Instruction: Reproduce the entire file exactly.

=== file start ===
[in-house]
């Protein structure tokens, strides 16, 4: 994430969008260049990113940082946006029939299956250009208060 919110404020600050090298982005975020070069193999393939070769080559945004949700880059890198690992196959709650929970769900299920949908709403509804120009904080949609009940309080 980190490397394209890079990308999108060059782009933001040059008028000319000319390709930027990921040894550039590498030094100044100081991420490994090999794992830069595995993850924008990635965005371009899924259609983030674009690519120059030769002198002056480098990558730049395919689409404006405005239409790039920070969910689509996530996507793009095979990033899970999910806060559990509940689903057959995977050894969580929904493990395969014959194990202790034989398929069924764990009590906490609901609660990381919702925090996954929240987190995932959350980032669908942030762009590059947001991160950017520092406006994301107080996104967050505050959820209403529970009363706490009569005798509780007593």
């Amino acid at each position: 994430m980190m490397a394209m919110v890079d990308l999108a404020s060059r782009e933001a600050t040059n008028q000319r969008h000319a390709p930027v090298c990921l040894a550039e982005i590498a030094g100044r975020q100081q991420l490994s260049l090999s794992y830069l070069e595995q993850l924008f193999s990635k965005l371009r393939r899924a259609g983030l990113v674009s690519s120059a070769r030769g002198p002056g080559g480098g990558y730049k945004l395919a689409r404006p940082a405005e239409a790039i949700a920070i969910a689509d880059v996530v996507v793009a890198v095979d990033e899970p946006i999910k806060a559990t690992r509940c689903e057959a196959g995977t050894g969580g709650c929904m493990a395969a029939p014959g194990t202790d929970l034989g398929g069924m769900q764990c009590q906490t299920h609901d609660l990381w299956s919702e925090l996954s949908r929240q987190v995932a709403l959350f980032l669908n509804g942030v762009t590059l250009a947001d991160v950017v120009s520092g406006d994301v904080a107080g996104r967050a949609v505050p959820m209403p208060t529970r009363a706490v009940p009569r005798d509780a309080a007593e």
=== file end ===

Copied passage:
[in-house]
């Protein structure tokens, strides 16, 4: 994430969008260049990113940082946006029939299956250009208060 919110404020600050090298982005975020070069193999393939070769080559945004949700880059890198690992196959709650929970769900299920949908709403509804120009904080949609009940309080 980190490397394209890079990308999108060059782009933001040059008028000319000319390709930027990921040894550039590498030094100044100081991420490994090999794992830069595995993850924008990635965005371009899924259609983030674009690519120059030769002198002056480098990558730049395919689409404006405005239409790039920070969910689509996530996507793009095979990033899970999910806060559990509940689903057959995977050894969580929904493990395969014959194990202790034989398929069924764990009590906490609901609660990381919702925090996954929240987190995932959350980032669908942030762009590059947001991160950017520092406006994301107080996104967050505050959820209403529970009363706490009569005798509780007593």
């Amino acid at each position: 994430m980190m490397a394209m919110v890079d990308l999108a404020s060059r782009e933001a600050t040059n008028q000319r969008h000319a390709p930027v090298c990921l040894a550039e982005i590498a030094g100044r975020q100081q991420l490994s260049l090999s794992y830069l070069e595995q993850l924008f193999s990635k965005l371009r393939r899924a259609g983030l990113v674009s690519s120059a070769r030769g002198p002056g080559g480098g990558y730049k945004l395919a689409r404006p940082a405005e239409a790039i949700a920070i969910a689509d880059v996530v996507v793009a890198v095979d990033e899970p946006i999910k806060a559990t690992r509940c689903e057959a196959g995977t050894g969580g709650c929904m493990a395969a029939p014959g194990t202790d929970l034989g398929g069924m769900q764990c009590q906490t299920h609901d609660l990381w299956s919702e925090l996954s949908r929240q987190v995932a709403l959350f980032l669908n509804g942030v762009t590059l250009a947001d991160v950017v120009s520092g406006d994301v904080a107080g996104r967050a949609v505050p959820m209403p208060t529970r009363a706490v009940p009569r005798d509780a309080a007593e």